The musings and misadventures of a girl unprepared

Monday, 11 August 2014



Once again I've managed to leave a significant amount of time between blog posts whilst ONE MILLION AND ONE things have been happening, so now I have insane amounts to write about and literally no idea where to start. Well actually that's a lie, because I've decided to start with the present day and eventually work my way backwards through all the exciting things that have been happening to me during my accidental month hiatus, which include but are not limited to:

Living in the COOLEST hostel in San Cris.

Hitchhiking to Agua Azul and Palenque.

Crawling through caves.

Climbing waterfalls.

A two day house party.

And meeting some of the most awesome people who have ever existed (this applies to all of the above!!)

But for now, I'm going to have a therapeutic rant about the fact that I am starting university in TWO DAYS. Actually on Wednesday, meaning that that it is less that two official days. And it is safe to say that I am absolutely bloody terrified and utterly unprepared. And no, I am not writing that in order to gain sympathy and 'I bet you'll be fine' pats on the back, I really am so unprepared and not ready, that I actually keep having to laugh to myself about it so I don't start to cry.

For those of you who don't know, when you study languages in the UK the third year of your studies is spent abroad in a country (or countries) where the language(s) you study is/are the native language. For me, as I study German and Spanish, I chose Germany and Mexico, with my first term being spent studying at UNAM in Mexico City and my second term at Humboldt in Berlin. Which all sounds rather wonderful, until you consider that ALL of the classes are taught in the native language. All of them. Every single one.

"Well duh Emily, what did you expect? You are studying a language degree after all!", I hear you cry.

Well.... yes. I know. 

And knowing this information, any sensible person would have been trying to vigorously prepare themselves for months on end, with lots of grammar revision and intense speaking practise, where as I decided to travel around Mexico, attempting get over my social anxiety of speaking foreign languages to foreign people. Which I can proudly say, I finally did *hooray!*. However, although now I'm not so scared about actually talking to people, I have very minimal understanding of academic Spanish at all, plus the idea of having to speak in front of a group of people in a classroom literally frightens me to death. PLUS if I'm being totally honest, the amount of time I've spent intensely speaking solely Spanish and not Spanglish is pretty minimal. So as you can imagine, the idea of spending entire days of my life in a classroom, where next to no one speaks a word of English and participation is considered a key part of my overall grade is pretty darn scary.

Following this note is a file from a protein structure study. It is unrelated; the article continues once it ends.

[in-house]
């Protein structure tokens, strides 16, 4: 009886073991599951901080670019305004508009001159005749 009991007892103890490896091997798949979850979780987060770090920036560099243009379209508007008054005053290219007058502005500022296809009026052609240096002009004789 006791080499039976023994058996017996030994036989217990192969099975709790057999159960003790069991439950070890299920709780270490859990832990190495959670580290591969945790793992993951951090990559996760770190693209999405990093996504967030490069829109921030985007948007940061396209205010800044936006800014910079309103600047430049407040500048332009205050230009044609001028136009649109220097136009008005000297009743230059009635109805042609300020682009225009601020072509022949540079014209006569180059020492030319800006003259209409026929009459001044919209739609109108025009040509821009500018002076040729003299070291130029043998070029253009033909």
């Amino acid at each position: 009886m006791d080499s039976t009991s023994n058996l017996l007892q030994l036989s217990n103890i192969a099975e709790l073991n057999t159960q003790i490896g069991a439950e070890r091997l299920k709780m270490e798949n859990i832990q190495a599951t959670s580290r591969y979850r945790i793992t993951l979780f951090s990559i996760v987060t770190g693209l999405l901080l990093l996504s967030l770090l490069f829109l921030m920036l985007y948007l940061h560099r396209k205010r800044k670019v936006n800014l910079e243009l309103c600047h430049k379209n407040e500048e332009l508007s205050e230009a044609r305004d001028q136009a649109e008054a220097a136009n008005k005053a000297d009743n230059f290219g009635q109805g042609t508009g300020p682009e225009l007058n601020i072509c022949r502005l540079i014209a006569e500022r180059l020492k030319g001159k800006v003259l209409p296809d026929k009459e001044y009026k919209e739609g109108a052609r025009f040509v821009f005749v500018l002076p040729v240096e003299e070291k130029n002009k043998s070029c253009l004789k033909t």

The annoying part of this whole thing is that I am super keen to learn and improve and attempt to become a proper Mexican, but depending on my level anxiety on any given day my ability to actually show this interest could range from anywhere between 'I'M ON TOP OF THE WORLD COME AT ME MEXICO' to 'please, literally, no one talk to me, or I might spontaneously combust'. Luckily, I very rarely hit the extremes, but you get the idea.

The positive side of all this, however, is that after travelling for just over two and a half months, the concept of a routine and actually having a base camp has become quite appealing to me. It's been nice to finally settle down in my own place (which just happens to be a penthouse flat overlooking a park... having a friend who's sisters live in DF has proved insanely beneficial), and finally unpack my backpack so I actually have a feeling of permanence about my stay now. Though at first it was a tad strange sleeping in a room by myself after so long in dorm rooms and after unpacking I discovered I'd hardly brought anything with me. Oops. Anyway it's so awesome that I'm getting to live abroad for the first time, because it's kind of like constantly travelling, but you have your own house so you don't have to carry all your shit with you wherever you go.

I'm not really sure where I was going with this post, but I felt it really was about time I wrote something. I promise next time I'll write about something more interesting, like how I eventually sorted my status as an accident illegal immigrant or how the first time I ever went hitchhiking happened to be on one of the most dangerous and difficult roads to hitchhike on in Mexico (y).

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